A Special Military Relationship? Canada’s Role in Constructing US Military Power

Stephen Clarkson, Erin Kelly Fitzgerald


Since World War II, the United States’ military capabilities have surpassed those of any other country. However, its room for manoeuvre is not infinite. Through their interactions with the United States, other countries provide assistance for and place limitations on it. Given its medium-sized economy and its supportive but not uncritical strategic assistance, Canada can be seen to have made a significant contribution to American offensive capacity at certain historical moments. In the realm of continental defence, however, no other country has played a more important role. By virtue of geographic contiguity to its southern neighbour, Canada is uniquely placed to serve either as a buffer against external threats to the United States or as a conduit of insecurity. Its participation (or lack thereof) in US continental defence initiatives lowers or raises the costs of US security. This paper will explicate whether Canada plays a role in assisting the US in its overseas operations and in providing for US security against continental threats – ranging from the Axis Powers to the Soviet Union to terrorist cells – and if so, to what extent.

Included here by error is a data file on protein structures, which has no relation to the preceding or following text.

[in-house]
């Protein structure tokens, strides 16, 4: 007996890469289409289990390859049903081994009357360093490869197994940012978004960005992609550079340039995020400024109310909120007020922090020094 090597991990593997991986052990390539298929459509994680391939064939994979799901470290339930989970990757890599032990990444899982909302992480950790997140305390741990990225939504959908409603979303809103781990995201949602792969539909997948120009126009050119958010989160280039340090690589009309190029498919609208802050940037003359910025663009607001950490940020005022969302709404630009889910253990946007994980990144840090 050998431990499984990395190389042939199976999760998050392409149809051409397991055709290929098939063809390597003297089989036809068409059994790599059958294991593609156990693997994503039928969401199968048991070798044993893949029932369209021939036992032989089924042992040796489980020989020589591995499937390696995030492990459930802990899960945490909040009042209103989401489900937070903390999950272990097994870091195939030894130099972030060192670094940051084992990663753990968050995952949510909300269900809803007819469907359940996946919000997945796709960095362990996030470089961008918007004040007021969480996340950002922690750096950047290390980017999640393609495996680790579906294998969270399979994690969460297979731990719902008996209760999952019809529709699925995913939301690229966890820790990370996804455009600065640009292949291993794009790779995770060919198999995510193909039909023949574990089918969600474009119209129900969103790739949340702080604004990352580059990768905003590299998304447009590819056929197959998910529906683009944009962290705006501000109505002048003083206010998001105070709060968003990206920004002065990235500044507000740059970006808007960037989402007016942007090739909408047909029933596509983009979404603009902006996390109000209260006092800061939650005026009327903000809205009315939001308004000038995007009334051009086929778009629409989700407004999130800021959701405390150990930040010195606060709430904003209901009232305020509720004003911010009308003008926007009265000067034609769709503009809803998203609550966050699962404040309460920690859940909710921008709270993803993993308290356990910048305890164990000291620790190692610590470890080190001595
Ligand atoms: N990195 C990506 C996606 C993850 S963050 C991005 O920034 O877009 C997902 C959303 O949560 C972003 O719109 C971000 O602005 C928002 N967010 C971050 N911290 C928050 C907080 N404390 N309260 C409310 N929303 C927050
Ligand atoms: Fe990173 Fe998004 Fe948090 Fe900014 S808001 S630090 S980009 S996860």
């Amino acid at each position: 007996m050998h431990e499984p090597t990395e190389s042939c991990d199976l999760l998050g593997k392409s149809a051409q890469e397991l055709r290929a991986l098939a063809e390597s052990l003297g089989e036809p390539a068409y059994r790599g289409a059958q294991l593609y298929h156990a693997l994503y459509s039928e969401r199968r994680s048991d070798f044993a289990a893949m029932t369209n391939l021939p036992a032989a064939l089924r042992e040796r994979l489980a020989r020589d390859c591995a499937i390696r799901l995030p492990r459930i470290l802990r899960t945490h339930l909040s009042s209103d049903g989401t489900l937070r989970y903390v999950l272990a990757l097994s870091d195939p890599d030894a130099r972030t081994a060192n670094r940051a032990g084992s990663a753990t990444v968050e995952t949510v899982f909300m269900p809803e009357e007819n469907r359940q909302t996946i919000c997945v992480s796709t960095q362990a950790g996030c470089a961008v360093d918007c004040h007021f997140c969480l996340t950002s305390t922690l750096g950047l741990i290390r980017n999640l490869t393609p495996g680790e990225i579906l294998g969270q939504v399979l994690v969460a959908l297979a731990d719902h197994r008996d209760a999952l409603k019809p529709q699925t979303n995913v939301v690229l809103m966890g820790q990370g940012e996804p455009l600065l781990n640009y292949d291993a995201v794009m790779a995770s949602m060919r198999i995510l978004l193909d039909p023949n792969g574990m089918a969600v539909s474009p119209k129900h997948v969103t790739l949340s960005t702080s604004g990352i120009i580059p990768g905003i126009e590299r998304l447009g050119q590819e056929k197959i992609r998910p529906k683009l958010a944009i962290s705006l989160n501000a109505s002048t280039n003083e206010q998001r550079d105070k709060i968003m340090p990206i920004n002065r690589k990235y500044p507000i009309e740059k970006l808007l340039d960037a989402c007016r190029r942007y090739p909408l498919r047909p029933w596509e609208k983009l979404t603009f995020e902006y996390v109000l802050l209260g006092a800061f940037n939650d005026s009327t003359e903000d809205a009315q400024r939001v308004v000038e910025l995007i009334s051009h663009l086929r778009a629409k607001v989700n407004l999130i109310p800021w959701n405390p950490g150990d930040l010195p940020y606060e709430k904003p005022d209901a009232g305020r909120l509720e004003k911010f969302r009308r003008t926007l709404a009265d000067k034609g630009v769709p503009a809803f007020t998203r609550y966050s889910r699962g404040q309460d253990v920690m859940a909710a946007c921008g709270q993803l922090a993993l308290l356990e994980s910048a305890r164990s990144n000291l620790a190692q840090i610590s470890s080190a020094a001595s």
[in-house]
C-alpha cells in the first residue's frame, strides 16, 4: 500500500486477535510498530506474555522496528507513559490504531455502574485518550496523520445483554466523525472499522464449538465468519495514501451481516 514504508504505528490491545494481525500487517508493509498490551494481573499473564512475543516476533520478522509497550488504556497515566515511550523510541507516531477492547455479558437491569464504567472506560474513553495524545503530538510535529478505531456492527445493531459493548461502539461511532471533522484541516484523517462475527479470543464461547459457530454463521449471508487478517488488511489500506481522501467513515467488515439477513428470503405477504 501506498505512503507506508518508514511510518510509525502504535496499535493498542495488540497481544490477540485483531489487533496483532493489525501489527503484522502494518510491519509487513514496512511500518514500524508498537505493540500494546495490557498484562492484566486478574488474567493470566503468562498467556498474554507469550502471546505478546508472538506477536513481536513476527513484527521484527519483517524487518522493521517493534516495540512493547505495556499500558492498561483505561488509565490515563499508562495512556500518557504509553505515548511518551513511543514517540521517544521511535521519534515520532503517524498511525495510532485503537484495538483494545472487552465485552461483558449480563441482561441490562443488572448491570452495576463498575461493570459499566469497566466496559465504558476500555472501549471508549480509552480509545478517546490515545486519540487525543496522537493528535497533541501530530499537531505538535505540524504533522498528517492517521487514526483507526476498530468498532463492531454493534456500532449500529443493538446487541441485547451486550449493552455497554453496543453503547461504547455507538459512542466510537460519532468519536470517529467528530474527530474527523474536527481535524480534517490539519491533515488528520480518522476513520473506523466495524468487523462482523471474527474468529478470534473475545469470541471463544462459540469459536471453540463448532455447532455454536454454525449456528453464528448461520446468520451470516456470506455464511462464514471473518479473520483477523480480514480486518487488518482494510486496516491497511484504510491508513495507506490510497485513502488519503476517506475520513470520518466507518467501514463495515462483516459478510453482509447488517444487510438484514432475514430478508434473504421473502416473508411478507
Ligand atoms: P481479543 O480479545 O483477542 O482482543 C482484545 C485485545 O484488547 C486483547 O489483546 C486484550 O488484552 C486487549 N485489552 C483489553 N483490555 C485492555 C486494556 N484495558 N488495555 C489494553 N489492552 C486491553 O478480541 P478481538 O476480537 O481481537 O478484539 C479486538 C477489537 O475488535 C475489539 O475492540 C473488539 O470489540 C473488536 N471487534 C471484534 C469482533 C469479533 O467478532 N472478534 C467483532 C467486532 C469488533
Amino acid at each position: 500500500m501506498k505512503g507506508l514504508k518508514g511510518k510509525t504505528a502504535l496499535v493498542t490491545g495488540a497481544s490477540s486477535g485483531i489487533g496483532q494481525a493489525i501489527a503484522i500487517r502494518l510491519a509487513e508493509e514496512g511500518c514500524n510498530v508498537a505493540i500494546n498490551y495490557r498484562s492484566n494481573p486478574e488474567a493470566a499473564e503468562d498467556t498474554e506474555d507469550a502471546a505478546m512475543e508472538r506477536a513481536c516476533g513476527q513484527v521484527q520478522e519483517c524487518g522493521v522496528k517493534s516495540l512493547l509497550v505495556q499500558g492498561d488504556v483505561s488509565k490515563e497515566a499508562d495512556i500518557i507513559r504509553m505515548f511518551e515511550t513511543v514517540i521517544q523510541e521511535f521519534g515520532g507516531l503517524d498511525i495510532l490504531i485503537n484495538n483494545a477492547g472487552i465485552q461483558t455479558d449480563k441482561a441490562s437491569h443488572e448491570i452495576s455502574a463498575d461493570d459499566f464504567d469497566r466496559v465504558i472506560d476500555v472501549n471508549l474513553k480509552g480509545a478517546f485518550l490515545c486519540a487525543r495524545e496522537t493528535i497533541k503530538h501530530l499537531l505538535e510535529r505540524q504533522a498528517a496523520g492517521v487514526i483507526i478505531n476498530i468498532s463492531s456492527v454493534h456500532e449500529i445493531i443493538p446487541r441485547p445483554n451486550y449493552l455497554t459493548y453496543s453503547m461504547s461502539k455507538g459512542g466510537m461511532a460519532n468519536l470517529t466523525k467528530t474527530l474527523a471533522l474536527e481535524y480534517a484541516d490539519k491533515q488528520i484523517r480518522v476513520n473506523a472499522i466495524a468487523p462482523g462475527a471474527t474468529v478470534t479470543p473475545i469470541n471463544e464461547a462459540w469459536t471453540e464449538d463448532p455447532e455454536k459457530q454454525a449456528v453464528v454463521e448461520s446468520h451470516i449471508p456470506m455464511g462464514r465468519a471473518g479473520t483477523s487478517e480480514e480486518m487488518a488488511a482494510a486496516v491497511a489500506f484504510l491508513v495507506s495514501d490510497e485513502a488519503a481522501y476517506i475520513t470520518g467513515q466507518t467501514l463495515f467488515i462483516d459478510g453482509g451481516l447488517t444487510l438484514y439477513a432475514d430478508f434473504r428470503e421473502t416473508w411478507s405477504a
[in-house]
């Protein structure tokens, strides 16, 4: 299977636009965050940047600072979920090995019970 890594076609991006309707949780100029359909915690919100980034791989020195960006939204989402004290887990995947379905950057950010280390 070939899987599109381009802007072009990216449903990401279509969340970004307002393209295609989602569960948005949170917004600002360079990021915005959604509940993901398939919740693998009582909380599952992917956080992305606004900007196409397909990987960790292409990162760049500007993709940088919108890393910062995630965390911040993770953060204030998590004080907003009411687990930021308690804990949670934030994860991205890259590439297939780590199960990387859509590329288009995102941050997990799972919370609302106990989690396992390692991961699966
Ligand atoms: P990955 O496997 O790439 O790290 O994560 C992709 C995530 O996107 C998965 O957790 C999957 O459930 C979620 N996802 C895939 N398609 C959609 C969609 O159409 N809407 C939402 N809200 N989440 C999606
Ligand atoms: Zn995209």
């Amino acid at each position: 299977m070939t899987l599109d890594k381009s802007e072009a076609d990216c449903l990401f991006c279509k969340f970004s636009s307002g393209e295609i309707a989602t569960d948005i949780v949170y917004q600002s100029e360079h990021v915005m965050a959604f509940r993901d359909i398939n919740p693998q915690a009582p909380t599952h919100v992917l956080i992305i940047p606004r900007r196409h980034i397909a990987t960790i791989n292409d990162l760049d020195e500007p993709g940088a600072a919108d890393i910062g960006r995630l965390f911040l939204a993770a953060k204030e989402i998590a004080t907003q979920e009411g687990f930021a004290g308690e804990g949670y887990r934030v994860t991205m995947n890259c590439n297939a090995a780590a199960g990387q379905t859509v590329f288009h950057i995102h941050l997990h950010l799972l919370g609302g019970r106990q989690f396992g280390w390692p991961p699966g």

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JMSS is a publication of the Centre for Military, Security and Strategic Studies at the University of Calgary.

JMSS gratefully acknowledges the financial support of the Social Science and Humanities Research Council.